Ex-NBA player Jackie Robinson was given the green light Wednesday for a massive expansion of his already-delayed arena and hotel project on the north Strip.
Robinson, who has been excavating the site but hasn’t built anything vertical, is adding a 2,000-room, 63-story hotel tower to his plans, as well as a 240,000-square-foot conference center, 24-lane bowling alley, 2,500-seat showroom and hotel wedding chapel.
Clark County commissioners on Wednesday voted 6-0 to approve his expansion. Commissioner Marilyn Kirkpatrick was absent for the vote.
The project’s total price initially was pegged at $1.3 billion but has now more than doubled to $2.7 billion. Robinson said in an interview Wednesday that his financing is “signed, done, sealed, delivered,” and that he expects to finish construction by spring 2020.
Overall, his project has been on the drawing board for almost four years and now calls for an arena, two hotel towers, a movie theater, retail space and more.
“I’m so excited about this project getting off the ground finally,” Commissioner Chris Giunchigliani, whose district includes the site, said at the hearing.
‘It’s called the numbers’
Following the expansion vote, Robinson told the Review-Journal that the excavation process would take seven to eight months, and he indicated that the project would go vertical by late spring.
He also said “100 percent of the financing is done and completed,” and he named Credit Suisse as his lender. He declined to say whether the Swiss banking giant was alone on the deal or part of a consortium but said it’s “the lead on the project.”
Credit Suisse declined comment.
Asked why he was plotting a sizable expansion after it took him almost three years to start heavy work following his initial county approvals, Robinson said: “It’s called the numbers. You don’t want to build something that’s not going to be successful.”
He said his group determined they needed more hotel rooms and more entertainment, and that conventions, a showroom and a boost in rooms would bring more people.
Robinson gave no indication that he was close to landing a basketball team. He said his group built its business model in a way that lets them “support the arena” without a team, but added that they would prefer to buy an NBA franchise.
Big plans, little work
His 27-acre project site is on Las Vegas Boulevard between the mothballed Fontainebleau and the SLS Las Vegas. He unveiled his plans in December 2013, saying the project would feature a 22,000-seat arena with retractable roof, a 300,000-square-foot retail and restaurant area, and a 500-room hotel.
The project, then tentatively called All Net Arena and Resort, was slated to open in December 2016, the announcement said.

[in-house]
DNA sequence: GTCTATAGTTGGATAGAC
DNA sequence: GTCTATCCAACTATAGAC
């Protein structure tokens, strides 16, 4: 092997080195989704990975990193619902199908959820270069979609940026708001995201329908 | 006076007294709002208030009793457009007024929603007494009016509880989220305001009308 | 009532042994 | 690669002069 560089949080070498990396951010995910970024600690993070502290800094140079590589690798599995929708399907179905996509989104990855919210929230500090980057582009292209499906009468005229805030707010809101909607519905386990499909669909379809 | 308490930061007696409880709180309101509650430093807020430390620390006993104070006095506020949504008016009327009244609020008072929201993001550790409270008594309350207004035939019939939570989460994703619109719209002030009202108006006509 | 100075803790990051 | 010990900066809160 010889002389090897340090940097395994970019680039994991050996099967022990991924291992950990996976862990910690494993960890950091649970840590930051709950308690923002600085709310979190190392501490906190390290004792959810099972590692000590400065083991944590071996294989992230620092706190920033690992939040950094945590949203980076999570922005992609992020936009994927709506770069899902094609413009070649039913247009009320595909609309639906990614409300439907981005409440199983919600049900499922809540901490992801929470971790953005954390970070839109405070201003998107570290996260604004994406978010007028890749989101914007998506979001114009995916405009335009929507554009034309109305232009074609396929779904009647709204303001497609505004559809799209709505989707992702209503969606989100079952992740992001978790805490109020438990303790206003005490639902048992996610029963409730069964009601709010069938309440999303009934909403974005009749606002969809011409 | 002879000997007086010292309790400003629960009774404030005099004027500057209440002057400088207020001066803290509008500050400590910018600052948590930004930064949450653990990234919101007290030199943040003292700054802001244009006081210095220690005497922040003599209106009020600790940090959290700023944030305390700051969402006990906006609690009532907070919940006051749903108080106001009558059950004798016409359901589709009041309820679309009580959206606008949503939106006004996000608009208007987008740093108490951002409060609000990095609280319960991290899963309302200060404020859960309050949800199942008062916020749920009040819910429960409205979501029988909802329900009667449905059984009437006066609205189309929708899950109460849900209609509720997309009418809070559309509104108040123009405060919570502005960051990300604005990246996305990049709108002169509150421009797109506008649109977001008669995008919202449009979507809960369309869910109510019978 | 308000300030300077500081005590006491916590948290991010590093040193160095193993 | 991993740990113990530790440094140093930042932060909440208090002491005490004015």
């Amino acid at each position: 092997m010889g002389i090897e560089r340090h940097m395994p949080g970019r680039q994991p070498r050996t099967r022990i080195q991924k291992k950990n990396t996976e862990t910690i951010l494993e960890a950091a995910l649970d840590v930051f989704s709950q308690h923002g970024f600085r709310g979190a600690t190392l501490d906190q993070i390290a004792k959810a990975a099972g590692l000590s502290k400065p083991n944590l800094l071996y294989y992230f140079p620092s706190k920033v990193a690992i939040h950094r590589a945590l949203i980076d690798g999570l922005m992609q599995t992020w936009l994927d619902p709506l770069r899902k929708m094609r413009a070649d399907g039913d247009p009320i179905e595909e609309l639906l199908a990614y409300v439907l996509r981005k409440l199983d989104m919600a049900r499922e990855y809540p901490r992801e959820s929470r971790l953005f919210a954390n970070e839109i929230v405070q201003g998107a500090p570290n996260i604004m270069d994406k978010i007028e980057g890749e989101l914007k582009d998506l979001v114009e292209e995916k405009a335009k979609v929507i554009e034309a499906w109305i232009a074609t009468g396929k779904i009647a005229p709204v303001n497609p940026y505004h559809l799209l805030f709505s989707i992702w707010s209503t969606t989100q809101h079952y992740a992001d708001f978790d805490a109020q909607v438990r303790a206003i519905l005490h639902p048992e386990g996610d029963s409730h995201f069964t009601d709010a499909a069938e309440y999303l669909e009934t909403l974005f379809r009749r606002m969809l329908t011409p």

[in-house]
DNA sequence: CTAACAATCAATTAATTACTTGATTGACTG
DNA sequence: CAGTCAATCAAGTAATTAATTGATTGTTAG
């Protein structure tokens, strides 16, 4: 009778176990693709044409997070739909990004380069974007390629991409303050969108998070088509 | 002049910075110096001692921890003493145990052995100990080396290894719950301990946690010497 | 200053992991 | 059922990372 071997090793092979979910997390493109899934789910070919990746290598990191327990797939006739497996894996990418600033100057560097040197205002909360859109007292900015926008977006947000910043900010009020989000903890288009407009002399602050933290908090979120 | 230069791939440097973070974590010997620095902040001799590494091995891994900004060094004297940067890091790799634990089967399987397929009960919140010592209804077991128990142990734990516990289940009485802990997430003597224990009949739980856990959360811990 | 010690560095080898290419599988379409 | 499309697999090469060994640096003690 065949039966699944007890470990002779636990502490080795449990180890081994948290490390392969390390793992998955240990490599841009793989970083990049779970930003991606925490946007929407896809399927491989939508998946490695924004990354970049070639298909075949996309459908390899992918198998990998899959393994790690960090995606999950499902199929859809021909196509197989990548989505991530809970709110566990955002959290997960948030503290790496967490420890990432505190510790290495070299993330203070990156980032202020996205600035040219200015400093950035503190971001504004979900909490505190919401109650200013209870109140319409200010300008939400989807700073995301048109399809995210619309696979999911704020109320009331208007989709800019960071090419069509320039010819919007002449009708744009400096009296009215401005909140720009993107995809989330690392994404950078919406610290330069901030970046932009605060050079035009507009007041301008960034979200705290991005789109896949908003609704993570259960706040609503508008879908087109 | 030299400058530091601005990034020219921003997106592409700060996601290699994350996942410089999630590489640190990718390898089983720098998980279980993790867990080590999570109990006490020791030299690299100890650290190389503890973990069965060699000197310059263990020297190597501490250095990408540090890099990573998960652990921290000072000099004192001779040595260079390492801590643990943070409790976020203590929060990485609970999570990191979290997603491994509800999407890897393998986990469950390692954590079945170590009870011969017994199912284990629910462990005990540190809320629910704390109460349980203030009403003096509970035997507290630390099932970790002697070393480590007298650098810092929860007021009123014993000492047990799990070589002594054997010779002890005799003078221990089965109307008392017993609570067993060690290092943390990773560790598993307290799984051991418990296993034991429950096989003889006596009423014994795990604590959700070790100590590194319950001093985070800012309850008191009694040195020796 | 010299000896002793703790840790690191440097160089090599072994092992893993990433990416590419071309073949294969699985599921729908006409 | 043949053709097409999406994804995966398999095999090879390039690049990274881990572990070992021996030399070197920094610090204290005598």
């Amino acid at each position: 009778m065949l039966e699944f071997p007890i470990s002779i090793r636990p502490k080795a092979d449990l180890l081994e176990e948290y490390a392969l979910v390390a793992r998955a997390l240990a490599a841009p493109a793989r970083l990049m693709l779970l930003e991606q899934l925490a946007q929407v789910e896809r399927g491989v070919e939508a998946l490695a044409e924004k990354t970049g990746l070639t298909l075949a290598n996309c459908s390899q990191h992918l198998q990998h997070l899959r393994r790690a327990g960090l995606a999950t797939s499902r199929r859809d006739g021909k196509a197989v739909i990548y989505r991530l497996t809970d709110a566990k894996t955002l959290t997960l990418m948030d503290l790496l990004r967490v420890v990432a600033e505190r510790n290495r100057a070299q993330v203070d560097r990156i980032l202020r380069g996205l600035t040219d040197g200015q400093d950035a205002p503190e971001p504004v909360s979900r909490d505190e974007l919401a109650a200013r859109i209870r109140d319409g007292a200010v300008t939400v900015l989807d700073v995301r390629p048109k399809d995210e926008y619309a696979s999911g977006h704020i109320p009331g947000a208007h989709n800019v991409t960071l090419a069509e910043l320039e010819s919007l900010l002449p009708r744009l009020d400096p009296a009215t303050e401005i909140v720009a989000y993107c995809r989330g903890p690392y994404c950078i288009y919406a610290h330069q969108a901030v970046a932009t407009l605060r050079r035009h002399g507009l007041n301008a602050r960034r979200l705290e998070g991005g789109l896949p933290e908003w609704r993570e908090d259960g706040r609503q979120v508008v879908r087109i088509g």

Commissioners approved his plans in August 2014, and Robinson held a ceremonial groundbreaking that October. But the property largely stayed quiet – it was normal to see nobody working there – until this past March, when crews started excavation.
Meanwhile, casino operator MGM Resorts International and sports giant AEG built and opened T-Mobile Arena, now home to the NHL’s Vegas Golden Knights, some 3½ miles away. MGM, moreover, just bought the WNBA’s San Antonio Stars and plans to move the team to the Mandalay Bay Events Center.
On the north Strip, construction of the delayed Resorts World Las Vegas is underway, with the Chinese-themed megaresort scheduled to open in 2020. Also, New York developer Steve Witkoff and Miami investment firm New Valley bought the unfinished, blue-tinted Fontainebleau hotel in late August for $600 million but didn’t say what they’d do with it.
On top of that, the Las Vegas Convention Center, not far from Robinson’s site, is earmarked for a $1.4 billion expansion and renovation.
Still, Robinson is just the latest investor to have big plans for his property.
Other ideas that have come and gone since about 2003 include the Voyager resort, which called for a 50-story tower, a marina and a 600-foot high Ferris wheel; the 142-story, 1,888-foot Crown Las Vegas resort; and the 20,000-seat Silver State Arena.
Contact Eli Segall at email@example.com or 702-383-0342. Follow @eli_segall on Twitter.
Struggling north Strip
If he builds it, Jackie Robinson would bring another supersized real estate development to a street that’s filled with them, and pump commerce into the resort corridor’s struggling north edge. He also would bring life to a property – the former home of Wet ‘n Wild water park – that has seen big plans come and go, including an arena several years ago.
But he’s already well behind schedule, T-Mobile Arena opened a few miles away last year, and competition for hotel guests and conventioneers is increasing.